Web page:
Wednesday, August 27, 2008

The RIAA: still complete bastards

And the beast creeps closer.
[By Steven Musil, CNET Tue Aug 26, 10:20 PM ET]

The RIAA continues to sue people, not to stop them from downloading music or making music available for download, but just because they are bastards.
"RIAA experts found that Howell uninstalled Kazaa and reformatted his hard drive,..." and concluded that "'The deliberate destruction... by itself, compels the conclusion that such evidence supported Plaintiffs' case.'"
A husband and wife were sued by the Recording Industry Association of America for something or other, I think just breathing too loudly, but after the couple received notice of the suit, they deleted the offending material from their computer. But the RIAA believes that not doing something makes you just as guilty as doing it.

Judge: "And what is the RIAA position?"
RIAA: "Well, your honor, they fixed the problem."
Judge:"So you withdraw the suit?"
RIAA:"No, your honor, they fixed the problem!"
Judge:"Isn't that the basis for your complaint? That they were making music available on their computer? And so they stopped do it. Didn't that satisfy the complaint?"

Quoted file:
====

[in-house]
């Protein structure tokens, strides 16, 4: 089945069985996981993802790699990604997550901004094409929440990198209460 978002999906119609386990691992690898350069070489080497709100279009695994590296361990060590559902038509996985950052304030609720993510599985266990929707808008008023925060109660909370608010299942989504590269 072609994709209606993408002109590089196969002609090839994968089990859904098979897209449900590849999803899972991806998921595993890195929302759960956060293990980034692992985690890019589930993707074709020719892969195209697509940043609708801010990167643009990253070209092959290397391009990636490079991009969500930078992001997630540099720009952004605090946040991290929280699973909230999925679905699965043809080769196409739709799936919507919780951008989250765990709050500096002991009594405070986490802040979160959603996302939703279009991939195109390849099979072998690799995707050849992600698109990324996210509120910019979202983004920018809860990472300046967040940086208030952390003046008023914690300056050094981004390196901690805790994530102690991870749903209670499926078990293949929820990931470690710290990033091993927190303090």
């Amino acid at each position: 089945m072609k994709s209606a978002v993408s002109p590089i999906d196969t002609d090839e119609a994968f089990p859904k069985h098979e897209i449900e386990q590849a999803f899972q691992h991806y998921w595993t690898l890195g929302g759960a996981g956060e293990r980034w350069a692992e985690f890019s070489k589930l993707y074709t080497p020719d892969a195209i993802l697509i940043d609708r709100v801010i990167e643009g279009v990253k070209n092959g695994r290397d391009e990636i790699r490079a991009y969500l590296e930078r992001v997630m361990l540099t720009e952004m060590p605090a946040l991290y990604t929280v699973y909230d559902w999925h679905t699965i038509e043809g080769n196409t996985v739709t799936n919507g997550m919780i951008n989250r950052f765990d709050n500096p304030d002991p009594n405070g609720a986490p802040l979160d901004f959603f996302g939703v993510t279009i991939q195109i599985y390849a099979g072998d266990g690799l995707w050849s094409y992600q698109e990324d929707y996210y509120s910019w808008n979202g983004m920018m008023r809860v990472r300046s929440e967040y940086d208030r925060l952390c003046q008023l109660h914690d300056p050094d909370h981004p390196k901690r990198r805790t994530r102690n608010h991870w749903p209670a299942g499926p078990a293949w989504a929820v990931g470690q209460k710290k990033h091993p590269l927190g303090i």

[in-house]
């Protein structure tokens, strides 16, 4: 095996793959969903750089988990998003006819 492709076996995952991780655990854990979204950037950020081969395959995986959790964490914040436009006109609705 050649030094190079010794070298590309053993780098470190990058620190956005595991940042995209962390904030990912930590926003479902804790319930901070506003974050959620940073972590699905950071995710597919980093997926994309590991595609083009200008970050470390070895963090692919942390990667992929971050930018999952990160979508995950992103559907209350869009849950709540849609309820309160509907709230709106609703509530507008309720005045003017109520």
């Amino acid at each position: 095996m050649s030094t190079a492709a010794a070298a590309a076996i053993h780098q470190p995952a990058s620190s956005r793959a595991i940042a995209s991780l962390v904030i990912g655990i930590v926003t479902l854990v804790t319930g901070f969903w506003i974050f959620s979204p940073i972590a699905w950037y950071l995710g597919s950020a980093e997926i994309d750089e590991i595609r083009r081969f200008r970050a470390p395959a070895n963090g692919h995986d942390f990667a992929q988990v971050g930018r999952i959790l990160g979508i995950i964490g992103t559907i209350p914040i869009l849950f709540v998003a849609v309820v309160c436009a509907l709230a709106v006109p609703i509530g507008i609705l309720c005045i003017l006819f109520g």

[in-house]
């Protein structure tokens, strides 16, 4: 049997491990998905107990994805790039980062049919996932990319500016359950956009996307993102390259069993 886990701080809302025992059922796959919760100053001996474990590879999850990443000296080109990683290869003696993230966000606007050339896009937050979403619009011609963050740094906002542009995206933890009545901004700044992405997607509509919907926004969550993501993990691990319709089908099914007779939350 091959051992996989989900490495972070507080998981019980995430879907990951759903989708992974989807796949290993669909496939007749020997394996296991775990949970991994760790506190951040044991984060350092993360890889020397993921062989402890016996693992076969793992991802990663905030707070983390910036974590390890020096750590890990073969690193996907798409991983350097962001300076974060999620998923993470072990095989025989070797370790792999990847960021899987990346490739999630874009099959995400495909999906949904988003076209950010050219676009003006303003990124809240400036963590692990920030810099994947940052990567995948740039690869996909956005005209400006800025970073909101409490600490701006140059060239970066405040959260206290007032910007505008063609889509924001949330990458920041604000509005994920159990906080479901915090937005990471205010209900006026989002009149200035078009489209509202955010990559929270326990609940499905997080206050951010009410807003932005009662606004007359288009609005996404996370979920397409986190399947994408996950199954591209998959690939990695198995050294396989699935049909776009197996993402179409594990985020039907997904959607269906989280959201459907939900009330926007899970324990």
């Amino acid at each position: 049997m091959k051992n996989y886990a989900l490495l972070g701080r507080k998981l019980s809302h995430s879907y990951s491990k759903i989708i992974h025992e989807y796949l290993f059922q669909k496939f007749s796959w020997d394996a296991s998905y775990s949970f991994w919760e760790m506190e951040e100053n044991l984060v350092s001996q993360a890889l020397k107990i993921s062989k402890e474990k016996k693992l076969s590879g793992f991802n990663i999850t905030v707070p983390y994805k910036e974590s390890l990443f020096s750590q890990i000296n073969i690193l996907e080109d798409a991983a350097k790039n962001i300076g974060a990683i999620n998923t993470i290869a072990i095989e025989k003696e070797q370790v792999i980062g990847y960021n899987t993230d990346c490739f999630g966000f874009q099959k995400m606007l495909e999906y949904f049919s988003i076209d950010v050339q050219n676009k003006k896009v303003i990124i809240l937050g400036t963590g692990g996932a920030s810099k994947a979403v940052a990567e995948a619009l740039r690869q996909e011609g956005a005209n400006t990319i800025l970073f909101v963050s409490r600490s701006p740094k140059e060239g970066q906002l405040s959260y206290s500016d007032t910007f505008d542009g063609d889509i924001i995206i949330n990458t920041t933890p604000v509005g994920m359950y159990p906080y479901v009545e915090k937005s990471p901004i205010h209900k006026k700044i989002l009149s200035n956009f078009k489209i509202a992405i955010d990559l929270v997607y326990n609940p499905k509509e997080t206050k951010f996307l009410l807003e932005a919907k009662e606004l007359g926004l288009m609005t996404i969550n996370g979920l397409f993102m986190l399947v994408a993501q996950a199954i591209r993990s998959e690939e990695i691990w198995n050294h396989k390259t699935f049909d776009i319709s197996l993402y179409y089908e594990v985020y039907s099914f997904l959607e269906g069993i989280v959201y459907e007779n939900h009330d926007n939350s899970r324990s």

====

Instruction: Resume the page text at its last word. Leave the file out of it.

RIAA: "Absolutely not."
Judge: "Why not?"
RIAA: "Because we are total bastards!"

In the real world, if your mango tree is dropping mangoes on my property that rot and attract insects, I might sue you to get you to cut back your tree. I want your mangoes off my property. But in the RIAA world, when they sue, they want you to continue whatever violation was brought in the complaint. Because if you continue, obviously, you're ignoring the complaint, but if you stop doing whatever is in the complaint, you violate the spirit of the complaint, which is that the RIAA needs you to give them more evidence to create a stronger case. Their argument is that everyone is guilty of something.

I still think we are witnessing the slow inexorable march toward libraries.

The RIAA can't possibly approve of what libraries do, since we allow so many people access to a single copy of something. There's got to be some law against that, right? And libraries don't charge for all this use! That's one Bette Midler CD borrowed one time... okay, strike that. That's one Miley Cyrus/Hannah Montana CD borrowed 214 times multiplied by $16 in lost sales = how should I know. No one said there'd be math.
"The deliberate destruction... by itself, compels the conclusion that such evidence supported Plaintiffs' case."
So watch out librarians, for when you discharge that Bel Biv DeVoe CD, you are destroying evidence! And you will go to jail. Or more likely, be ordered to pay some billionaire executives about $3,000 as damages for all their lost revenue. Did I mention they're bastards?